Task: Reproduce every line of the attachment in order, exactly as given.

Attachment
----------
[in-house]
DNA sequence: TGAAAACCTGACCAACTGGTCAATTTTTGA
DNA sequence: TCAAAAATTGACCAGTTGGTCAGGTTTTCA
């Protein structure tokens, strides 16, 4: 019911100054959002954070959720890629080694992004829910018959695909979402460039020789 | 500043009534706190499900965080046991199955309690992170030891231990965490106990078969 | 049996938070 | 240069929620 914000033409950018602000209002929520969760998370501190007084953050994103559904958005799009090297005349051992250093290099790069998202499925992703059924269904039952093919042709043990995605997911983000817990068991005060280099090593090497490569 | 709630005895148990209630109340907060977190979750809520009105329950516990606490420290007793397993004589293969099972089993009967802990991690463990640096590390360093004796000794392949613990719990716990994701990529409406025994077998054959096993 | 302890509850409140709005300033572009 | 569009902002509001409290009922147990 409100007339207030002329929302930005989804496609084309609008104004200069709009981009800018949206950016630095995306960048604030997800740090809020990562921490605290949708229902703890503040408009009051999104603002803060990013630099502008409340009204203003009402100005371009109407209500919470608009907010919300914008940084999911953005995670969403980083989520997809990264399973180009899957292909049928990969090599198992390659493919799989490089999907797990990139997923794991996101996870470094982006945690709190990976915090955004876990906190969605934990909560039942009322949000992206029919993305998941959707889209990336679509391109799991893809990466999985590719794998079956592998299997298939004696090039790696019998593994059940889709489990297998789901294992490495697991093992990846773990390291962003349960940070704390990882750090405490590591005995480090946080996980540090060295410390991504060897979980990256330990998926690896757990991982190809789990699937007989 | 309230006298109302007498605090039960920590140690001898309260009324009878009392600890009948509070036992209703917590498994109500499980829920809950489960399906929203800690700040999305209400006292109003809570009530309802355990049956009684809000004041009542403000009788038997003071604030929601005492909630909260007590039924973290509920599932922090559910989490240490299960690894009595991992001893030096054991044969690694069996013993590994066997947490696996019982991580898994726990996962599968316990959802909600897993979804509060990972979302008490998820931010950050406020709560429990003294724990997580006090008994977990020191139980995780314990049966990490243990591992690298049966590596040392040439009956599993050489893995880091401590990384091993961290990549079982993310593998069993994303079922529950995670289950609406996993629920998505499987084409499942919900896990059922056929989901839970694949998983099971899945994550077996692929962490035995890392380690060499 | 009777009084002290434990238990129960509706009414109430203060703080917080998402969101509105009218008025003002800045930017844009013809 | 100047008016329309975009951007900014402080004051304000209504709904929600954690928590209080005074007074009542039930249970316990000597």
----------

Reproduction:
[in-house]
DNA sequence: TGAAAACCTGACCAACTGGTCAATTTTTGA
DNA sequence: TCAAAAATTGACCAGTTGGTCAGGTTTTCA
């Protein structure tokens, strides 16, 4: 019911100054959002954070959720890629080694992004829910018959695909979402460039020789 | 500043009534706190499900965080046991199955309690992170030891231990965490106990078969 | 049996938070 | 240069929620 914000033409950018602000209002929520969760998370501190007084953050994103559904958005799009090297005349051992250093290099790069998202499925992703059924269904039952093919042709043990995605997911983000817990068991005060280099090593090497490569 | 709630005895148990209630109340907060977190979750809520009105329950516990606490420290007793397993004589293969099972089993009967802990991690463990640096590390360093004796000794392949613990719990716990994701990529409406025994077998054959096993 | 302890509850409140709005300033572009 | 569009902002509001409290009922147990 409100007339207030002329929302930005989804496609084309609008104004200069709009981009800018949206950016630095995306960048604030997800740090809020990562921490605290949708229902703890503040408009009051999104603002803060990013630099502008409340009204203003009402100005371009109407209500919470608009907010919300914008940084999911953005995670969403980083989520997809990264399973180009899957292909049928990969090599198992390659493919799989490089999907797990990139997923794991996101996870470094982006945690709190990976915090955004876990906190969605934990909560039942009322949000992206029919993305998941959707889209990336679509391109799991893809990466999985590719794998079956592998299997298939004696090039790696019998593994059940889709489990297998789901294992490495697991093992990846773990390291962003349960940070704390990882750090405490590591005995480090946080996980540090060295410390991504060897979980990256330990998926690896757990991982190809789990699937007989 | 309230006298109302007498605090039960920590140690001898309260009324009878009392600890009948509070036992209703917590498994109500499980829920809950489960399906929203800690700040999305209400006292109003809570009530309802355990049956009684809000004041009542403000009788038997003071604030929601005492909630909260007590039924973290509920599932922090559910989490240490299960690894009595991992001893030096054991044969690694069996013993590994066997947490696996019982991580898994726990996962599968316990959802909600897993979804509060990972979302008490998820931010950050406020709560429990003294724990997580006090008994977990020191139980995780314990049966990490243990591992690298049966590596040392040439009956599993050489893995880091401590990384091993961290990549079982993310593998069993994303079922529950995670289950609406996993629920998505499987084409499942919900896990059922056929989901839970694949998983099971899945994550077996692929962490035995890392380690060499 | 009777009084002290434990238990129960509706009414109430203060703080917080998402969101509105009218008025003002800045930017844009013809 | 100047008016329309975009951007900014402080004051304000209504709904929600954690928590209080005074007074009542039930249970316990000597």